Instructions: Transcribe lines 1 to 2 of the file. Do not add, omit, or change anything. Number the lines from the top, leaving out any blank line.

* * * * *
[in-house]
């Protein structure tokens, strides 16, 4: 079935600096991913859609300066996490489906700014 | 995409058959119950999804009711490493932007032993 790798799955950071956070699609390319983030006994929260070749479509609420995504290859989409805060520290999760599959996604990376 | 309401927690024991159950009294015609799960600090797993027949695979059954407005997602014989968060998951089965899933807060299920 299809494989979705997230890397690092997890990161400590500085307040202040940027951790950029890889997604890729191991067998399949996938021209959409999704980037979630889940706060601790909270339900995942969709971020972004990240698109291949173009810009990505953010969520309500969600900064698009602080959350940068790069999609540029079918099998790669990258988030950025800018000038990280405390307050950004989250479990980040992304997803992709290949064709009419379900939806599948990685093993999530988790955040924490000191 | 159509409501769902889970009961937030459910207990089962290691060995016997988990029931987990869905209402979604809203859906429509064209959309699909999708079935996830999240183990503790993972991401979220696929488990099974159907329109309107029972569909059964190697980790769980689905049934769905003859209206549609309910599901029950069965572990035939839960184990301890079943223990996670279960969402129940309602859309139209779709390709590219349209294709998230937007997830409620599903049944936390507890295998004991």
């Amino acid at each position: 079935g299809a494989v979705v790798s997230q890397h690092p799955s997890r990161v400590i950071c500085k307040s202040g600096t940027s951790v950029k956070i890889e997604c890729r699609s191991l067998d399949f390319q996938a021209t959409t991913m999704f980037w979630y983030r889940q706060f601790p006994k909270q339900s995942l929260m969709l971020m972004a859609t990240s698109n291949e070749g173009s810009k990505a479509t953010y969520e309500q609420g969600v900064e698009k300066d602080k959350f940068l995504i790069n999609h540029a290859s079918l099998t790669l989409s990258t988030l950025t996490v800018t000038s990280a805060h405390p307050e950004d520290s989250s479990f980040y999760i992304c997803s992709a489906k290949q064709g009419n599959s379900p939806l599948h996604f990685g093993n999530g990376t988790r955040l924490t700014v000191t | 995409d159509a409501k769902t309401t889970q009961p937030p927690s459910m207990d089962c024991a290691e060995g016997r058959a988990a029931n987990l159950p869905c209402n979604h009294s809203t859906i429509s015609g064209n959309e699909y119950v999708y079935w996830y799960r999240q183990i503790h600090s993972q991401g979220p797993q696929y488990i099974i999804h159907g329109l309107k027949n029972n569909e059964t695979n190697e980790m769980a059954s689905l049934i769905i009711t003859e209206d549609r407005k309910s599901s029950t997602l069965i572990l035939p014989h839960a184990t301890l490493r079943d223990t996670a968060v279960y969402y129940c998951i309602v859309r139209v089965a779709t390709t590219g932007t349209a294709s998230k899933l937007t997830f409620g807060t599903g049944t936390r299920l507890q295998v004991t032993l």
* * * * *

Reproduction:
[in-house]
């Protein structure tokens, strides 16, 4: 079935600096991913859609300066996490489906700014 | 995409058959119950999804009711490493932007032993 790798799955950071956070699609390319983030006994929260070749479509609420995504290859989409805060520290999760599959996604990376 | 309401927690024991159950009294015609799960600090797993027949695979059954407005997602014989968060998951089965899933807060299920 299809494989979705997230890397690092997890990161400590500085307040202040940027951790950029890889997604890729191991067998399949996938021209959409999704980037979630889940706060601790909270339900995942969709971020972004990240698109291949173009810009990505953010969520309500969600900064698009602080959350940068790069999609540029079918099998790669990258988030950025800018000038990280405390307050950004989250479990980040992304997803992709290949064709009419379900939806599948990685093993999530988790955040924490000191 | 159509409501769902889970009961937030459910207990089962290691060995016997988990029931987990869905209402979604809203859906429509064209959309699909999708079935996830999240183990503790993972991401979220696929488990099974159907329109309107029972569909059964190697980790769980689905049934769905003859209206549609309910599901029950069965572990035939839960184990301890079943223990996670279960969402129940309602859309139209779709390709590219349209294709998230937007997830409620599903049944936390507890295998004991």